Google and Yahoo Settle Dispute Among IPO Plans
Yahoo Inc. and Google Inc. today announced that the companies have resolved two disputes that have been pending between the companies. Under the terms of the settlement agreement, Google will take a license to U.S. Patent No. 6,269,361 and several related patents, held by Yahoo!’s wholly-owned subsidiary, Overture, and Yahoo! dismissed its patent lawsuit against Google. The two parties have also resolved a dispute regarding shares issuable to Yahoo! pursuant to a warrant to purchase Google shares in connection with a 2000 services agreement.
In connection with the settlement of the warrant dispute, the patent lawsuit, and in payment for the license, Google issued shares of its Class A common stock to Yahoo!
Google increased the number of shares it will offer in an widely expected initial public offering later this month, to 25.7 million from 24.6 million, with the extra shares allotted to Yahoo in order to pay for a technology license used to display ads alongside search results, Google’s main source of revenue.
As a result of the settlement, Google said it will post a net loss in the current quarter to September, due to a noncash charge of between $260 million and $290 million.
Internet portal Yahoo will sell most of its shares from the settlement, worth as much as $149 million at the high end of Google’s expected IPO price range, leaving it with a 4.1 percent stake in Google, according to an amended filing made with the Securities and Exchange Commission.
Yahoo was an early investor in Google, its closest rival, and will also hold 4.95 million super-voting Class B shares, a 2.1 percent stake, after the IPO.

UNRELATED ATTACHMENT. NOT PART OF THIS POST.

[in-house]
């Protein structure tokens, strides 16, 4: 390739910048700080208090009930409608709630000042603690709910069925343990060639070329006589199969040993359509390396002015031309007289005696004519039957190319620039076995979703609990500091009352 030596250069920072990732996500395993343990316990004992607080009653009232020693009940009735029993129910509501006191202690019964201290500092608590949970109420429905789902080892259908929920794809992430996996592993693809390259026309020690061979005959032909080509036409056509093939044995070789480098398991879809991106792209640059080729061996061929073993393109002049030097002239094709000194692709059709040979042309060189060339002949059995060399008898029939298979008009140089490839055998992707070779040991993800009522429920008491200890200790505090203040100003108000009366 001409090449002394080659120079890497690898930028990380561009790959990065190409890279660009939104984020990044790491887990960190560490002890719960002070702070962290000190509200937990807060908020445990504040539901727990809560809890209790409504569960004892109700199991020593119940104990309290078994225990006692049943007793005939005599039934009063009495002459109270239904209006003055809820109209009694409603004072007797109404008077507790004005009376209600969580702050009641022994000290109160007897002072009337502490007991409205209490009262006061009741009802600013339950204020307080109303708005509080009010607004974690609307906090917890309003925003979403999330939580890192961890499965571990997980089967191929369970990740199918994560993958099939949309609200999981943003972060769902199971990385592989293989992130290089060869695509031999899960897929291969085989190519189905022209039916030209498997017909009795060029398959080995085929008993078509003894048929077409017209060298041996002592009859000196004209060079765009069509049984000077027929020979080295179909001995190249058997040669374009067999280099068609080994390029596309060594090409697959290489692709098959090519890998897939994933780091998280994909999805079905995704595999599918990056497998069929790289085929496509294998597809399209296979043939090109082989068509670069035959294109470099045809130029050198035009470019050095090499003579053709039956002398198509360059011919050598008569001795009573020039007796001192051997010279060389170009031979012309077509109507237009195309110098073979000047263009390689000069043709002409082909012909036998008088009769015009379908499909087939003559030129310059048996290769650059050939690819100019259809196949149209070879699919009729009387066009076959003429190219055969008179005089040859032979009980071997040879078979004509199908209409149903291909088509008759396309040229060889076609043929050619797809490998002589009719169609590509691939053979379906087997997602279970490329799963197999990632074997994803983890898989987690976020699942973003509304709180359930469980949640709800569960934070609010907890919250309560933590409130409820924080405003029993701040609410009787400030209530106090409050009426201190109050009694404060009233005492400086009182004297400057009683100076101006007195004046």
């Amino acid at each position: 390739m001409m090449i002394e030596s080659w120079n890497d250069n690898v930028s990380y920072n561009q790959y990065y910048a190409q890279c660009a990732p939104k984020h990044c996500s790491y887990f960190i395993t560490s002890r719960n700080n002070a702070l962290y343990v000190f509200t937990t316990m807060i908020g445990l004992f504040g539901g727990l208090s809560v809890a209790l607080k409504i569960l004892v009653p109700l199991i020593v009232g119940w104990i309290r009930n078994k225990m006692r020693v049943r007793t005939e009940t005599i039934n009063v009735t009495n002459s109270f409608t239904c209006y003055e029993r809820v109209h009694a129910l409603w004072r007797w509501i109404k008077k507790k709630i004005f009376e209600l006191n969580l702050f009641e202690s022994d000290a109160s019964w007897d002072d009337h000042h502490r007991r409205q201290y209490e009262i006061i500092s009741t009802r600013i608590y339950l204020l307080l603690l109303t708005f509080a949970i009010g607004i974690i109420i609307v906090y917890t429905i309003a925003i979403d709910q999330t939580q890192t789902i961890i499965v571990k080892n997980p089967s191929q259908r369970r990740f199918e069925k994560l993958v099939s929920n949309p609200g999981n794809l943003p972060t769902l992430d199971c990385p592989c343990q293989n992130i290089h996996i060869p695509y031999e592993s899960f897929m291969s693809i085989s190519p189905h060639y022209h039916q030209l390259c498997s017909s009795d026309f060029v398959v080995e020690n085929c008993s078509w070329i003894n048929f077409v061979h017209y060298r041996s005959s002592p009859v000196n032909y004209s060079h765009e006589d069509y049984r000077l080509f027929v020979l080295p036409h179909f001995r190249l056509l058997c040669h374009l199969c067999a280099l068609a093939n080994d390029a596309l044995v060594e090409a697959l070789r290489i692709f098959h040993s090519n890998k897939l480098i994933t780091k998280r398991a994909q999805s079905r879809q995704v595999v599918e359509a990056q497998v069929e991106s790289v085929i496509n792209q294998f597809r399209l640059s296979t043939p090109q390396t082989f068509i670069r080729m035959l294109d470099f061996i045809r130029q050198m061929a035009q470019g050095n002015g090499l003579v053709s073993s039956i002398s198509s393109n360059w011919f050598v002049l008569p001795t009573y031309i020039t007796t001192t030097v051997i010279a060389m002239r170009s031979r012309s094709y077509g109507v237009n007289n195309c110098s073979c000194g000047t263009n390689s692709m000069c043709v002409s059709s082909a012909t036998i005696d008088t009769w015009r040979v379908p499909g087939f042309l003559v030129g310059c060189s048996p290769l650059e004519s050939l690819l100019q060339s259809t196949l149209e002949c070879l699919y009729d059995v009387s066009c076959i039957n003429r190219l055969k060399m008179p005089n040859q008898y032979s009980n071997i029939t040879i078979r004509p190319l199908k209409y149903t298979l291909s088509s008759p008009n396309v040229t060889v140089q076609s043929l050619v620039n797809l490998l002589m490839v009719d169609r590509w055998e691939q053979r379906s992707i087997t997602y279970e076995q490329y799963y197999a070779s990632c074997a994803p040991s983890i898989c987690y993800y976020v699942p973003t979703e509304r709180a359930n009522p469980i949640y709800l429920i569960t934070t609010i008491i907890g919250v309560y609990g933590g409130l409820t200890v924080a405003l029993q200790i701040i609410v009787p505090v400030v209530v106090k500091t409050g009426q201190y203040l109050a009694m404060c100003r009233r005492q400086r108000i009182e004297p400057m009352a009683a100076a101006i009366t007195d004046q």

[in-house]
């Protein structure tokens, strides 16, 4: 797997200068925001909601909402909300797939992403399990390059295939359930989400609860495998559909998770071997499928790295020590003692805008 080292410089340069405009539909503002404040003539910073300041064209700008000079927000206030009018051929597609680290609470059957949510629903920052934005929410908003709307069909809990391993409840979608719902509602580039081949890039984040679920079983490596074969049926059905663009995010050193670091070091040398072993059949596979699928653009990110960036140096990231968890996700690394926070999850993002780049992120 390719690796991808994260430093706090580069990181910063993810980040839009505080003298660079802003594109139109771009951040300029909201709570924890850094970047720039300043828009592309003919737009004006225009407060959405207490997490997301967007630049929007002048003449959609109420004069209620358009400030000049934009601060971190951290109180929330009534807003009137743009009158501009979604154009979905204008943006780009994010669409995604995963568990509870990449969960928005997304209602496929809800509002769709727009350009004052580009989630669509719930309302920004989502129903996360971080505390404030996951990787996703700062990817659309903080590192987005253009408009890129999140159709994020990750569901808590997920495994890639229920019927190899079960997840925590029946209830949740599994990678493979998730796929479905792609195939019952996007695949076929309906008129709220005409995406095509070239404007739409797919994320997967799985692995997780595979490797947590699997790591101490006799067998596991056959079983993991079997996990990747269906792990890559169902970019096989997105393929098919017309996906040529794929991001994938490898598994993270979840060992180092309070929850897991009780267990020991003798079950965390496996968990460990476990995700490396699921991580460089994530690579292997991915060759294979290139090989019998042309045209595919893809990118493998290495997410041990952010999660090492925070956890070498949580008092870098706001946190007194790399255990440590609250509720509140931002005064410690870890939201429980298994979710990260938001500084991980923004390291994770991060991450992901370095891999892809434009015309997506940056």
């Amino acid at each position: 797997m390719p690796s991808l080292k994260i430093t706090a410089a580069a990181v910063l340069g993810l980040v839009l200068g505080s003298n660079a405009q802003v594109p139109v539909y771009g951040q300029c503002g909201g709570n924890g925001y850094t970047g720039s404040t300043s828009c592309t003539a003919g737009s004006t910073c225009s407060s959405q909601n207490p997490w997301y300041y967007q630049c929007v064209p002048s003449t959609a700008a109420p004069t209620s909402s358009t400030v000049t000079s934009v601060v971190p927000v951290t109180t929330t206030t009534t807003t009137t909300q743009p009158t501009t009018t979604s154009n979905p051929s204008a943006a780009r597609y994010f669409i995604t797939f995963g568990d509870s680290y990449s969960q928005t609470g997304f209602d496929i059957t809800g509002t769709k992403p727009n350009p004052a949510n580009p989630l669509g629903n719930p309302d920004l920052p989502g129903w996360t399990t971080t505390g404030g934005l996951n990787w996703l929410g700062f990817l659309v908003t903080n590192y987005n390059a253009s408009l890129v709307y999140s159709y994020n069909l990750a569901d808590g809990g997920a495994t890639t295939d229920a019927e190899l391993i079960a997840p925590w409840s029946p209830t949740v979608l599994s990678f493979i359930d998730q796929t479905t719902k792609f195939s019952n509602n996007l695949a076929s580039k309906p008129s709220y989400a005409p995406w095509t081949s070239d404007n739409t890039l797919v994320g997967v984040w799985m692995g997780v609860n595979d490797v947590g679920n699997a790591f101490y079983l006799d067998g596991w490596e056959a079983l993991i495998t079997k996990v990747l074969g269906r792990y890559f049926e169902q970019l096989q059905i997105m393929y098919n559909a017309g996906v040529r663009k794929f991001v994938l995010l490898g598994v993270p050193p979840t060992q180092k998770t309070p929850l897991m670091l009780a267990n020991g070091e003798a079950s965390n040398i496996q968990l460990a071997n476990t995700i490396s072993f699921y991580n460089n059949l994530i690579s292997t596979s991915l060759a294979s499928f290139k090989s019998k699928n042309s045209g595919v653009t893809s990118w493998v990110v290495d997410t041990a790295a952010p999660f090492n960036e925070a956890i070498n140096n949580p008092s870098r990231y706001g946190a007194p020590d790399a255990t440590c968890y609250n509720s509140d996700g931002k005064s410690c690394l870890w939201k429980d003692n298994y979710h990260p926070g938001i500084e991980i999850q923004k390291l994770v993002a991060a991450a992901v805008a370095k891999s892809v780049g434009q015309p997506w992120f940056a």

Google IPO Delayed
News Interactive reports that a technology problem prevented Google opening on time a website where institutional investors could register to bid, delaying the issue by nearly a week. As a result, the auction is not expected to be held until next week even though the second half of August is traditionally a very quiet period for the stock market.
Google’s error in filing the additional 28 million IPO’s was reported in a Securities and Exchange Commission filing, and relates to over 23.2 million shares of common stock and 5.6 million outstanding stock options that the company has issued to employees and consultants. Google did not register those stocks with securities regulators, which can violate federal securities laws.
CNBC adds “Part of the problem, the person said, was that Google’s IPO, which is being led by Morgan Stanley and Credit Suisse Group’s Credit Suisse First Boston, is being run through an auction format that had never been tried before. “It’s all new,” the person said. “We just hit a speedbump.”
Google’s planned mid-August IPO, which is being conducted through an auction process, might raise as much as $3.3 billion. Although according to the WSJ, Google’s unorthodox IPO bidding may be scaring some investors away; “Some institutional investors, including mutual funds and hedge funds, are reluctant to bid a high price for the IPO, which may be starting between $108 and $135.”